My original post was lacking in specific examples in order to convey the overall concepts in an abstract way rather than tying the discussion down to a specific instance. That was a mistake, as it makes the mechanic seem drier and more academic than it is, and doesn''t illustrate the advantages it holds. Therefore, consider the following example: the roundhouse kick.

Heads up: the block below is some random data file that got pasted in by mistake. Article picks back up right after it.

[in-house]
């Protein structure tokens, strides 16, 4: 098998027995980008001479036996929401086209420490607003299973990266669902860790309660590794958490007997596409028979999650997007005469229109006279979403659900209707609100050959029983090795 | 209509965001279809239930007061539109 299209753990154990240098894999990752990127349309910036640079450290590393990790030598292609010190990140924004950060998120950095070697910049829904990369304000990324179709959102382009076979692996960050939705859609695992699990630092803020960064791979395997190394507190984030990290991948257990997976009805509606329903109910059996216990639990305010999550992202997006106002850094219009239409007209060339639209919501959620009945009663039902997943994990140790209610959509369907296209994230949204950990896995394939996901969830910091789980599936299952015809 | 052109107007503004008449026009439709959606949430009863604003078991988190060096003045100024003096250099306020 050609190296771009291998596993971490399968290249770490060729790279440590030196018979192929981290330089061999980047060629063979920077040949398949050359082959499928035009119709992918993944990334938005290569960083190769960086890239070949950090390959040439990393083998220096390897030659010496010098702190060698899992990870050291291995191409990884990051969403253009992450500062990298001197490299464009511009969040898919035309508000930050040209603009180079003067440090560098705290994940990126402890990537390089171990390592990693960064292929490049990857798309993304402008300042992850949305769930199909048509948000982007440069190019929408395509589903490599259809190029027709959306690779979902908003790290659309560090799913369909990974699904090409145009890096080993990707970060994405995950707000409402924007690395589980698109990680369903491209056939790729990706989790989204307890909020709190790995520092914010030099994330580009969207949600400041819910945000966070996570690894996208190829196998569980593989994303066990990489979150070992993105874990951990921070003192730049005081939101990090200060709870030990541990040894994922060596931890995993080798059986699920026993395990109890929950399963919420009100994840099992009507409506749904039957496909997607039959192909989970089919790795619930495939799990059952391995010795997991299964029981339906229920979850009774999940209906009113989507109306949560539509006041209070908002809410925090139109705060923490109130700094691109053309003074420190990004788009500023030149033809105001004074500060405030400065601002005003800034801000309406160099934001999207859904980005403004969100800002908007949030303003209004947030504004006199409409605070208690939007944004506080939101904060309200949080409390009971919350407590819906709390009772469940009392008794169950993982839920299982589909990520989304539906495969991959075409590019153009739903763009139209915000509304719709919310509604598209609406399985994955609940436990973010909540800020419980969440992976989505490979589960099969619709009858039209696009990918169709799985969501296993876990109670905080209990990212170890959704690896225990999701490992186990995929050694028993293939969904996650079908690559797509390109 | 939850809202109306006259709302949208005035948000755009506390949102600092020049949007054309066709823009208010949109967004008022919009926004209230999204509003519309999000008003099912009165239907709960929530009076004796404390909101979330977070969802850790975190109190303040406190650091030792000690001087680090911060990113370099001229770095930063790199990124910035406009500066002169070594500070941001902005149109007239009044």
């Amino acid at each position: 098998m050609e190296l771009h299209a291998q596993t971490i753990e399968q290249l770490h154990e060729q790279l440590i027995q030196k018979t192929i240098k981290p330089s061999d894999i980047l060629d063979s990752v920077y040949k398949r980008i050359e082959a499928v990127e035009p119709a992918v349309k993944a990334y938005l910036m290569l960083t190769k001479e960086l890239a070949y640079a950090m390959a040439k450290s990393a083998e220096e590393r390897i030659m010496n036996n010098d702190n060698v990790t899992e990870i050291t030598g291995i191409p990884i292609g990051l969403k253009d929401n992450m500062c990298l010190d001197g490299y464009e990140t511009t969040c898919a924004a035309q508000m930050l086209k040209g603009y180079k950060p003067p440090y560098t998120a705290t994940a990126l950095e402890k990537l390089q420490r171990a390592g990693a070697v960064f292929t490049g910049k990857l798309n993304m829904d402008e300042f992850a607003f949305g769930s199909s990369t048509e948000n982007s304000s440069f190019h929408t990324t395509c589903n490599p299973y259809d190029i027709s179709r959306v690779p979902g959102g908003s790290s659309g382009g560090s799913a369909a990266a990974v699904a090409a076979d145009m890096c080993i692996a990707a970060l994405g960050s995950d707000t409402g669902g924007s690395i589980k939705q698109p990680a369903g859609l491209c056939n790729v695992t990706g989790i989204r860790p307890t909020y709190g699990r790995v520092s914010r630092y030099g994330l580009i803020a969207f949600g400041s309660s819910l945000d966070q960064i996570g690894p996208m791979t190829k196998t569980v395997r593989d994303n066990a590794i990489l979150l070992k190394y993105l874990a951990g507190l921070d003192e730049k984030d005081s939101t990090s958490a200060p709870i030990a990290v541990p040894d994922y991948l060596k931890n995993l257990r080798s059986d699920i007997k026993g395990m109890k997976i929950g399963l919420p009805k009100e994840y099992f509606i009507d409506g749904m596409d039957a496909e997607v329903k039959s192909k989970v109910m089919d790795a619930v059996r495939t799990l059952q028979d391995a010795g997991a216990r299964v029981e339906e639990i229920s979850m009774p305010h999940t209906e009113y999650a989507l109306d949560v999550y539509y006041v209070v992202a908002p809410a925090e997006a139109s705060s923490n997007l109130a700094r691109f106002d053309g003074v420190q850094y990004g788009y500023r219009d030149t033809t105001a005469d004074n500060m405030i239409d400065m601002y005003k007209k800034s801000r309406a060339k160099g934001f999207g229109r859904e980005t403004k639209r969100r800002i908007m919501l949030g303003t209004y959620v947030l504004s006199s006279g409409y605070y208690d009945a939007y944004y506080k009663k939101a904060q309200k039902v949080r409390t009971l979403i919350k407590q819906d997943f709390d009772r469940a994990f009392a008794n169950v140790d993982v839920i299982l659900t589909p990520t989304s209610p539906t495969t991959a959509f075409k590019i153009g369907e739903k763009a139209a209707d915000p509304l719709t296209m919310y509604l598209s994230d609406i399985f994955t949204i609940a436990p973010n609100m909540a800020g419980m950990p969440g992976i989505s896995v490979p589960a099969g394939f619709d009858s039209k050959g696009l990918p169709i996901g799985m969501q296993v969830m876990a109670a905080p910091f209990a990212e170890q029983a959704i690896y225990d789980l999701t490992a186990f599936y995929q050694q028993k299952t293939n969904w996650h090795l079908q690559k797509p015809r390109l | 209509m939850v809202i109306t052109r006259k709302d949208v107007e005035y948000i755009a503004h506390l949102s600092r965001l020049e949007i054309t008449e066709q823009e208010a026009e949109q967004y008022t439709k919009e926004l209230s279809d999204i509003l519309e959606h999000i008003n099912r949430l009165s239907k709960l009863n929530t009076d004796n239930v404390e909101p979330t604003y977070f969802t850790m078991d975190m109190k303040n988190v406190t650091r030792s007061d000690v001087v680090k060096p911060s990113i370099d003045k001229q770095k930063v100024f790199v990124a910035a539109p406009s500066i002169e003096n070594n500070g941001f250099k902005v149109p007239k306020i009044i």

A player wishes to design a new move - a roundhouse kick, where the character steps forward, twists his body around his forward leg, and brings the rear leg around to kick in a horizontal snap. Using a skeletal animation utility that comes with the game, he creates such a series of movements. The game physics engine then determines, based on variables such as the character''s body shape, weight, center of gravity, and muscular power, what the result of that series of movements will be. Let''s say the first version is unsuccessful: the character is unbalanced and will fall down. The player can further manually refine the movement sequence, or he can have the computer generate random variations in the movement and determine, automatically or by player choice, which is the most successful. Eventually, the movement is ready to go. The player now has a move completely unique to his character: the roundhouse kick. When he uses it on an object, damage is determined by the velocity and relative hardness of his foot and the target. Rather than have the character practice this move, which would be boring, the computer can run the refining process on its own as the player does other things in game; then when the character has gained enough "experience" the game unlocks the move for in-game use.